Loving our enemies is difficult especially when you don’t believe you have enemies. But, when you awake to the reality that the world has built systems for preserving whiteness, systems that turn black and brown bodies into the enemy, then you come to understand that like it or not, the world has given you enemies. But, for those of us who benefit from a world created for whiteness we can still learn to love. And, as Freire writes, love looks like learning to trust the other, listening to the voices of the oppressed. Loving our enemies, particularly when seen through the lens of our complicity in oppression, means trusting our so-called enemies, that they will lead us not only to their liberation, but our own in the process. Such a liberation might find us standing, as Jesus does this morning, on a level place, where oppressor and oppressed find mutual love, a realized hope, and true justice. In short, this is the path to the realm proclaimed by Jesus, the kingdom and the kin-dom of God.

Jesus provides a lot of concrete, if somewhat counterintuitive, examples of what that place might look like in this morning’s gospel. Do good to those who hate you. Bless those who curse you. Pray for those who abuse you. When someone hits you on the cheek, turn and offer the other. When someone takes your coat, offer also your shirt. Don’t judge. Don’t condemn. Give abundantly. Forgive others.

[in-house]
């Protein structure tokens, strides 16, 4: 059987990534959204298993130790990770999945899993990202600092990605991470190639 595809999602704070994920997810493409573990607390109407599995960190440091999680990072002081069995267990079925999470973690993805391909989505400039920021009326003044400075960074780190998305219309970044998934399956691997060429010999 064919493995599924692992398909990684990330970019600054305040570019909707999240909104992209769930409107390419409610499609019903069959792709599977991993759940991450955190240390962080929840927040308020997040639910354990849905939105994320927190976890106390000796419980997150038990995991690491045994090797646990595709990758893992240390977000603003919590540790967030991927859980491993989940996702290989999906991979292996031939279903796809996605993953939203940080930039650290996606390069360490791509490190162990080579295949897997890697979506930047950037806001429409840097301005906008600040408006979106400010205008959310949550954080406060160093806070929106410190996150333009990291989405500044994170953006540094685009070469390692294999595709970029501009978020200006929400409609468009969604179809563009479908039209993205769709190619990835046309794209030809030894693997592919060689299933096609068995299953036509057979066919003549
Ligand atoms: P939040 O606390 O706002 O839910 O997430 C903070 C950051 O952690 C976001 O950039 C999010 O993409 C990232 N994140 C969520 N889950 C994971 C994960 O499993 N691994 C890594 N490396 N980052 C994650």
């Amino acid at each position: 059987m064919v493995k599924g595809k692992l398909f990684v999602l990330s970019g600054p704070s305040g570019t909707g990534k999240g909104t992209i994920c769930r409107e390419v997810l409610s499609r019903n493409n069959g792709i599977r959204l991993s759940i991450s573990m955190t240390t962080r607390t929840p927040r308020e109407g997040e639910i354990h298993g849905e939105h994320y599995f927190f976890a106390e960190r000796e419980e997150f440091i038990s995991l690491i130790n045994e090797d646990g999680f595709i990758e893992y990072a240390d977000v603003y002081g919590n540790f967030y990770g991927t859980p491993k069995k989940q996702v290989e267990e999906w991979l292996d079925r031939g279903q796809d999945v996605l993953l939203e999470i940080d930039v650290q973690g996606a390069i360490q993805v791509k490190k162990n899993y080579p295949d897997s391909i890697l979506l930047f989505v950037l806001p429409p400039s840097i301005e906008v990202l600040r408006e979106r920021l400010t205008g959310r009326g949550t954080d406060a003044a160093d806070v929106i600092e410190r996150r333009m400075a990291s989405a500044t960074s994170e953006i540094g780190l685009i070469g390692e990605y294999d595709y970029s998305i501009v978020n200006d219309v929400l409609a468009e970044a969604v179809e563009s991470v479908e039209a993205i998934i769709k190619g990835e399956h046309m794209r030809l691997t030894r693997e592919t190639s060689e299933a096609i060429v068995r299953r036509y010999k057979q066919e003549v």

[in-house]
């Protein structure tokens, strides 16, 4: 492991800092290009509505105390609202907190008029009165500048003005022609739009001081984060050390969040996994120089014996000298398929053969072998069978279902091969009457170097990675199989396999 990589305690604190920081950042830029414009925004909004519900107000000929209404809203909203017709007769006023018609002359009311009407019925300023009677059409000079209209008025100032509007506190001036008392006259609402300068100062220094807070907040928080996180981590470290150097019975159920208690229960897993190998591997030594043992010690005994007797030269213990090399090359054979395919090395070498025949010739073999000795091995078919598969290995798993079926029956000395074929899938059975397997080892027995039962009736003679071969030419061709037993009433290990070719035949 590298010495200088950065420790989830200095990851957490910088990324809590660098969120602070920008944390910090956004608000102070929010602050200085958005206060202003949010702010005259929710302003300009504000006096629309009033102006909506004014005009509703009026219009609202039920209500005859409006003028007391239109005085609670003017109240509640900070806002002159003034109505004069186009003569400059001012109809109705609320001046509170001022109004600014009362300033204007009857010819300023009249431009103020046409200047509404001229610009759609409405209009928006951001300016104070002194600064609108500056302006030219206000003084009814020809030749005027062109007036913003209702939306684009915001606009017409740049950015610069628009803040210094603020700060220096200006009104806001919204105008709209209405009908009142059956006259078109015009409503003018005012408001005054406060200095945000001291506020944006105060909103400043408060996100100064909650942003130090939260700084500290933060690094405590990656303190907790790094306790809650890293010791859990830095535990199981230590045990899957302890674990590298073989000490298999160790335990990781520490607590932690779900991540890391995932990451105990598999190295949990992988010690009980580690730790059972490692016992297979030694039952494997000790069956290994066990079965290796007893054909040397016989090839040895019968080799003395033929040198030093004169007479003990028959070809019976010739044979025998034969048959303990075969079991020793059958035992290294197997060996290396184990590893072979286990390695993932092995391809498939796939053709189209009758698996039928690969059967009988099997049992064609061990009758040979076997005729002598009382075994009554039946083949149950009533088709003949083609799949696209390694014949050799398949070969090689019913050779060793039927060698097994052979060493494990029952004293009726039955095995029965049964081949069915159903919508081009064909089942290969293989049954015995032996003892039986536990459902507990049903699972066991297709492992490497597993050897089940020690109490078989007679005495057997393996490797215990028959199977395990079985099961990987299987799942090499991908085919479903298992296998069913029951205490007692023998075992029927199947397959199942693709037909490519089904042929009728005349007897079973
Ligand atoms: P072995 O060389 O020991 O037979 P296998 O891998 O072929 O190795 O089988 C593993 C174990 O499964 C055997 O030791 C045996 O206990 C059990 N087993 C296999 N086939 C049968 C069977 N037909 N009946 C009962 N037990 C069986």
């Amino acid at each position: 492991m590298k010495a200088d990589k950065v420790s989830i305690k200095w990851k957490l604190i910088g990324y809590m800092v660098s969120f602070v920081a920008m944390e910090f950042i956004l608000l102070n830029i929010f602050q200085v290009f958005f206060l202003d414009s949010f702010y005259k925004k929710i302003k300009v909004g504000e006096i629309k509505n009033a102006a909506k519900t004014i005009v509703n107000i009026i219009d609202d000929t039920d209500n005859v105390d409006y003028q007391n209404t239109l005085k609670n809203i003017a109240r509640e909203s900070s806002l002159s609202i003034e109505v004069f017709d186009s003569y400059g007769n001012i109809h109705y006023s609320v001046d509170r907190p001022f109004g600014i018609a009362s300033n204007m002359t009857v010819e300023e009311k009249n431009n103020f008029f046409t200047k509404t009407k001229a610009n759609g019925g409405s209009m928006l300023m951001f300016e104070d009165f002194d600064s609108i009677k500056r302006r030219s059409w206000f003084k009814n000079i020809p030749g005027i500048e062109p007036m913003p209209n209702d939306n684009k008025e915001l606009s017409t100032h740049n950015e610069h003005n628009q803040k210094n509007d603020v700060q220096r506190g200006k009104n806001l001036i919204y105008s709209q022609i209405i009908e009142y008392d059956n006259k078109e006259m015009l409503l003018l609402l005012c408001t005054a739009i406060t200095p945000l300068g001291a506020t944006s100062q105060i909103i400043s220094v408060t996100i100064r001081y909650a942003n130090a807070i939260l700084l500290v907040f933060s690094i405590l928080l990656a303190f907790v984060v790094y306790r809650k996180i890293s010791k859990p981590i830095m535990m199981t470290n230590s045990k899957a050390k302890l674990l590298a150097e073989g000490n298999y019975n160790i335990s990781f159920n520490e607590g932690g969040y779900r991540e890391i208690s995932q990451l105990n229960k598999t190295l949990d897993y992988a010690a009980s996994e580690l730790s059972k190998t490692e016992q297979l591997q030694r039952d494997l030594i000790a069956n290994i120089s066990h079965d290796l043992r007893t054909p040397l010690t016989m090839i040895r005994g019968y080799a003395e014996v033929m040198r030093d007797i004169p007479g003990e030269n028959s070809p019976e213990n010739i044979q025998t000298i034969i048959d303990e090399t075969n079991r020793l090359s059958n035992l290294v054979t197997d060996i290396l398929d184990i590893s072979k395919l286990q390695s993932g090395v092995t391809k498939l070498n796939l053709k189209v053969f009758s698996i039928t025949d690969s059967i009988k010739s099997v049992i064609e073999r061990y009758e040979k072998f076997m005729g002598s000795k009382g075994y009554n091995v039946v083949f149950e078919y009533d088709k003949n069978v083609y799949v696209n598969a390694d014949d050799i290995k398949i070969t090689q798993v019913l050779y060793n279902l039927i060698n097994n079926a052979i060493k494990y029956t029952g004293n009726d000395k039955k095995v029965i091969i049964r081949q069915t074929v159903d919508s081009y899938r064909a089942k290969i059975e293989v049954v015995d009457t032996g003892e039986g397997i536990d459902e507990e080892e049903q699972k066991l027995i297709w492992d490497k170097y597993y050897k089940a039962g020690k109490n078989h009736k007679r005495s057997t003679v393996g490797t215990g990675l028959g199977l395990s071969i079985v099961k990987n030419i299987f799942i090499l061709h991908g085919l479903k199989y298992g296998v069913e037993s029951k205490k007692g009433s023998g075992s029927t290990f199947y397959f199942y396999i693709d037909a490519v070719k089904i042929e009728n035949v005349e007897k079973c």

Such teachings might seem like a recipe for a kind of spiritual masochism, or worst of all, acquiescence that leads to even further oppression. It is hard for me, as one who benefits from the systems of oppression, to stand up here and preach about turning the other cheek, or forgiveness. But, I am in need of forgiveness. We are in need of mercy. Desmond and Mpho Tutu in their profound work The Book on Forgiving write,